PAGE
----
In a few months, I will observe 20 years in recovery from addiction. I don’t attribute much significance to anniversaries but twenty years is a long time and this nice round number demands acknowledgement and a bit of reflection. The observation of this milestone takes me back to the principles and practices that guided me through those first difficult days, months and years. Some of these arose from twelve step recovery programs. I received support from these communities, and the steps and slogans (though eliciting much eye-rolling at the time) provided a set of simple formulas for living that resisted overthinking. I benefited from the often humbling process of self inquiry in and outside of therapy. I often return to those literally sobering bits of self knowledge- the blind spots revealed in all of their banality and pathos: in the end, I am human, just like everyone else. When I get off balance, I try to come back to the homely wisdom of the 10th step of AA: “we continued to take personal inventory and when we were wrong promptly admitted it.” And finally, I come back to the inevitability of change, and with that the possibility of transformation and healing. In the words of Antonio Gramsci: “Every day I want to reckon with myself and every day I want to renew myself.”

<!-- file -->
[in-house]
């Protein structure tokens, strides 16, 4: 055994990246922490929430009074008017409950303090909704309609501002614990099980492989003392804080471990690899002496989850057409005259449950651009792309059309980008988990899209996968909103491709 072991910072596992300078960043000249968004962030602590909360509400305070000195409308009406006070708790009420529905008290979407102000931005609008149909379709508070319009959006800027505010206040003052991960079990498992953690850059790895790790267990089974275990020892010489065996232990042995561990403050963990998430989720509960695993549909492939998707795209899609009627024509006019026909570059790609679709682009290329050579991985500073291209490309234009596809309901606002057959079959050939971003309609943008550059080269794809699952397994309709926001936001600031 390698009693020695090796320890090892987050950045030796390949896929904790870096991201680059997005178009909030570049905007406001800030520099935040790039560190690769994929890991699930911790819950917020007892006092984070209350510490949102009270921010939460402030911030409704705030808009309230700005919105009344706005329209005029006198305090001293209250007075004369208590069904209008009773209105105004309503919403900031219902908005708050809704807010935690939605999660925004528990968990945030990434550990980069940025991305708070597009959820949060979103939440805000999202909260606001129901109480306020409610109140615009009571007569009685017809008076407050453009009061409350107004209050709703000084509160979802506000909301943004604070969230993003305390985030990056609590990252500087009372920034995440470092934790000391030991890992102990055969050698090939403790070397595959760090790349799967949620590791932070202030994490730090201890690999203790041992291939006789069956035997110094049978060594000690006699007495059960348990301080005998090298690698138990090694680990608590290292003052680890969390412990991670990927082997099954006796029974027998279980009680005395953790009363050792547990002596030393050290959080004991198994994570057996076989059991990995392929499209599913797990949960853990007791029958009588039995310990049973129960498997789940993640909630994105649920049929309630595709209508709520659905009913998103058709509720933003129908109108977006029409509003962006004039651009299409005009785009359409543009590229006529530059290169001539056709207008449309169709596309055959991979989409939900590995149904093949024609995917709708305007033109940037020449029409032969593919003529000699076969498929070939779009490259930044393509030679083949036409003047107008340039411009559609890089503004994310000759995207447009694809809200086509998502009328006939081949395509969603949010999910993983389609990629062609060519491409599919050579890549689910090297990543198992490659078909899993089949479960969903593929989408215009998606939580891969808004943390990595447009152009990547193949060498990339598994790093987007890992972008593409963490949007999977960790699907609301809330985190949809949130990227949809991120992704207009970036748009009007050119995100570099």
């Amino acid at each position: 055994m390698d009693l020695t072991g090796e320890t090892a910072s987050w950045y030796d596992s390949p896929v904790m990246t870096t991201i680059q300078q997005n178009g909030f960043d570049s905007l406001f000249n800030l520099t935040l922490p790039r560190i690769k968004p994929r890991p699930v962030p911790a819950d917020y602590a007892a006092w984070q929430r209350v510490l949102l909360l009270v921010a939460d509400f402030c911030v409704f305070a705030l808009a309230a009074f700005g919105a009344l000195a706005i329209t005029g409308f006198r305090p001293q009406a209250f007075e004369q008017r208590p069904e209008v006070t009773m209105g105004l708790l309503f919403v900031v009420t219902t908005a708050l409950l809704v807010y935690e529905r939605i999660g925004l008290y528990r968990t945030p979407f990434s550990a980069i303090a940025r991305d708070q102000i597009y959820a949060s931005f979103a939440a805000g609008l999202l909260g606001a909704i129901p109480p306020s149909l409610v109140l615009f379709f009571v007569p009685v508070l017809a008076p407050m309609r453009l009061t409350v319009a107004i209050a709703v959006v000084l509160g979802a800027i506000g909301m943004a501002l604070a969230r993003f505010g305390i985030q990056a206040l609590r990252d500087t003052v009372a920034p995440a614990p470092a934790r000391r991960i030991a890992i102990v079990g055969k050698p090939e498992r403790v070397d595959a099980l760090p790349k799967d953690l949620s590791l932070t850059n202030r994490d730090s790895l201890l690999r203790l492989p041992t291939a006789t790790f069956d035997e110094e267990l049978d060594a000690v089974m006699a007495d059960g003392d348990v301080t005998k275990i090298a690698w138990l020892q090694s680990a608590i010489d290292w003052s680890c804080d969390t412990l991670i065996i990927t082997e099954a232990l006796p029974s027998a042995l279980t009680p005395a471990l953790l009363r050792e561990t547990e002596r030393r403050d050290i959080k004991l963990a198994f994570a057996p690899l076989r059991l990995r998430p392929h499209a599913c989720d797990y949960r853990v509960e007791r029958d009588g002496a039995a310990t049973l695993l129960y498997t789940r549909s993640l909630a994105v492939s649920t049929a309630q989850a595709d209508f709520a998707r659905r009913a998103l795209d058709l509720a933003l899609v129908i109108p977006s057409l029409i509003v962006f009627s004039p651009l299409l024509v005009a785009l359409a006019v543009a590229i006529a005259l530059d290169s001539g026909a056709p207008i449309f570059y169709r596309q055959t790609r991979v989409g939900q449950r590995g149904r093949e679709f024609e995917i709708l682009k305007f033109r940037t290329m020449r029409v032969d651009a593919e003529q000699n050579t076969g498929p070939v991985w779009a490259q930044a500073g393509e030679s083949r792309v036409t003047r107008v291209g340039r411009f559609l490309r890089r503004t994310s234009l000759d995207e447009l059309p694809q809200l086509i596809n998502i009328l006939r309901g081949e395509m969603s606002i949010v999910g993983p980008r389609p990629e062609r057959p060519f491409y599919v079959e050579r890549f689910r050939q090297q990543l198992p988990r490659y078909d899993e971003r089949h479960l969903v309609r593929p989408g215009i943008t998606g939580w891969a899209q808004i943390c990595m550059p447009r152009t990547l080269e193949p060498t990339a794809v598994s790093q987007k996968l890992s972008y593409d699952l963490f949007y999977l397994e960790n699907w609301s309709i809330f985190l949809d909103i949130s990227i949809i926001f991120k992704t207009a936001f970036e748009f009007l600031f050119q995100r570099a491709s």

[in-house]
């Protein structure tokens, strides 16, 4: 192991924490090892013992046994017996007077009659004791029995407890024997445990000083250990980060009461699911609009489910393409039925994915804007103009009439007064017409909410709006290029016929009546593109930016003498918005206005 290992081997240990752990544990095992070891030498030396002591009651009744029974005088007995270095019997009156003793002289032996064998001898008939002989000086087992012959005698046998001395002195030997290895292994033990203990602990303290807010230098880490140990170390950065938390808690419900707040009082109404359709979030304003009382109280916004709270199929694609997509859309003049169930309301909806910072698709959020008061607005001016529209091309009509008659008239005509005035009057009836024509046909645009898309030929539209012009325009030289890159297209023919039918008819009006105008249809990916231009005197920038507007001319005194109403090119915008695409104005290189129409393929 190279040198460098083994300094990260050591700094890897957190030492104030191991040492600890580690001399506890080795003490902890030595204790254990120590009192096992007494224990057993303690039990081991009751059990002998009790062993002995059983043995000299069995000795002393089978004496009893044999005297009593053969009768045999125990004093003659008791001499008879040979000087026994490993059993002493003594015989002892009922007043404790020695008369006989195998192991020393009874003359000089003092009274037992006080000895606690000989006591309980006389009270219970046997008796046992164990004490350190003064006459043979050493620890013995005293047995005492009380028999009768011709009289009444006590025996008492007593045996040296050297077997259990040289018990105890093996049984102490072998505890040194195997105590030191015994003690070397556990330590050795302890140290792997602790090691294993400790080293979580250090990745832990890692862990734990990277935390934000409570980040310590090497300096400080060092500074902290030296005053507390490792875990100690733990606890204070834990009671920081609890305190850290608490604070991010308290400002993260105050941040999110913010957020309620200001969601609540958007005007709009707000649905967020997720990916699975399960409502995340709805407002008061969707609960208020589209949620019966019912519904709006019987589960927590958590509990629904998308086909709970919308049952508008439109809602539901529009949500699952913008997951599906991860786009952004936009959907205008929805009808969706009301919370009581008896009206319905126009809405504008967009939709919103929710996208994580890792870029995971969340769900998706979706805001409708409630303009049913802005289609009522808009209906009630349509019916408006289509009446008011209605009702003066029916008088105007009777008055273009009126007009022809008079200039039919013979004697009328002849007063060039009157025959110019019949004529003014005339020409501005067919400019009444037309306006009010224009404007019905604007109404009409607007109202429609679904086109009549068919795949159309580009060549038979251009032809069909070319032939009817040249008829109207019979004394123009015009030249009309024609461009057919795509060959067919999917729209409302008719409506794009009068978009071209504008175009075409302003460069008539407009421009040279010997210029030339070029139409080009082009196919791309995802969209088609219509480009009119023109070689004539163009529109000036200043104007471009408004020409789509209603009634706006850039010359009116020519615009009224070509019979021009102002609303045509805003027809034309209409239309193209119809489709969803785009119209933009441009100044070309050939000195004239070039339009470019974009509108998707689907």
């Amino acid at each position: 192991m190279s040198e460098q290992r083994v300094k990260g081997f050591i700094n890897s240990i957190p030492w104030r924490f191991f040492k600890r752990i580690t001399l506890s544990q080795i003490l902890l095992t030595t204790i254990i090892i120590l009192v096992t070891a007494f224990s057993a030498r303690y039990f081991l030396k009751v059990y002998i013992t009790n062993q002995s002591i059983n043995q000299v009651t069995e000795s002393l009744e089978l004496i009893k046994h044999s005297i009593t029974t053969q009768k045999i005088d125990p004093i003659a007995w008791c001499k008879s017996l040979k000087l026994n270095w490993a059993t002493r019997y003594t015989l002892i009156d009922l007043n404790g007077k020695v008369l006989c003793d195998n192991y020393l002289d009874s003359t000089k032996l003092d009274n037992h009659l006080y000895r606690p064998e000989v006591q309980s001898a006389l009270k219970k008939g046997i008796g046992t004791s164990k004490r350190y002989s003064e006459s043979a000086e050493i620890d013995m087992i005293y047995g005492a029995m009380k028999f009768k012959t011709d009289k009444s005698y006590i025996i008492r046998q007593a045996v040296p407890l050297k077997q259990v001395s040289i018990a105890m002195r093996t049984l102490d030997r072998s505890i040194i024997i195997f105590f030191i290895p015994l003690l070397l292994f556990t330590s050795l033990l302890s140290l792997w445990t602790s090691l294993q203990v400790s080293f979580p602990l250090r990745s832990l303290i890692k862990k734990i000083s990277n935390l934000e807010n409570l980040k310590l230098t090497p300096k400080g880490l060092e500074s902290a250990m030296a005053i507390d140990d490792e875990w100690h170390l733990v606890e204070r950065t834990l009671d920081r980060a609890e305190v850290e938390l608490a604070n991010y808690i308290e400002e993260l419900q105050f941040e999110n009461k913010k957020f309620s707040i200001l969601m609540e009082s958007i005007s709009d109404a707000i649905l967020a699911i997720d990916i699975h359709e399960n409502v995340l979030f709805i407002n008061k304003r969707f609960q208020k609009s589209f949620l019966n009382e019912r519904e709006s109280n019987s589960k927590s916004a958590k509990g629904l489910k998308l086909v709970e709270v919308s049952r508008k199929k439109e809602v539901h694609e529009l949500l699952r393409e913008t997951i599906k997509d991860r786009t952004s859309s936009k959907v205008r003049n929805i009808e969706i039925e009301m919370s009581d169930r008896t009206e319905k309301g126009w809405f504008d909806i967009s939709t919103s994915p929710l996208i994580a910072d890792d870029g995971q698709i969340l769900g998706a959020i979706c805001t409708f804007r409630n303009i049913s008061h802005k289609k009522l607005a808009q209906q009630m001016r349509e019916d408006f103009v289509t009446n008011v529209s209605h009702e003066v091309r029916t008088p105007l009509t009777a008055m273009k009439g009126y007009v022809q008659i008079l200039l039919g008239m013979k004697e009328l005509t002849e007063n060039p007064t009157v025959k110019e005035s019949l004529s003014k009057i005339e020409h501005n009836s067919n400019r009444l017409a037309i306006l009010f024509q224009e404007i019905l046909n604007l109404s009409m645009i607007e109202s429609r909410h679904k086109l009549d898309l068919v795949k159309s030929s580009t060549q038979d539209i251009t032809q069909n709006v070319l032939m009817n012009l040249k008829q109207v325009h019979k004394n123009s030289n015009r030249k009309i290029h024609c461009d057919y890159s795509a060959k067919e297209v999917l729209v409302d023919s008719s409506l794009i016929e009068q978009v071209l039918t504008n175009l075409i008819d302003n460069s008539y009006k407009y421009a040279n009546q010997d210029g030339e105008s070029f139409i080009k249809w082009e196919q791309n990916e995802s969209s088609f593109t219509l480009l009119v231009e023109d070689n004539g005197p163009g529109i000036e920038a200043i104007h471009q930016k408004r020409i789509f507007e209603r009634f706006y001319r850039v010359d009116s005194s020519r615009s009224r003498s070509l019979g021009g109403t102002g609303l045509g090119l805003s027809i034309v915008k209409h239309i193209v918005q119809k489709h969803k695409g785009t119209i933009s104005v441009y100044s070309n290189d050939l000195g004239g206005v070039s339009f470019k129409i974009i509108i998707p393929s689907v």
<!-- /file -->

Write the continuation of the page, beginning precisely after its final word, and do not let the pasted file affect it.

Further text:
Over the next few months, I plan to revisit this topic through a series of blog posts on living in recovery. For those of you in recovery, I ask for your feedback. I want this to be a conversation, not a monologue. What are the challenges? What has helped? What threatens your recovery and what brings you back to it? Tell me about the transformation and about getting stuck- the reckoning and the renewal. Feel free to post a response to the blog or to send me a private message or email.

 

Julia Levine, LCSW, specializes in recovery support, self-harm behaviors, high conflict relationships and parenting teens.

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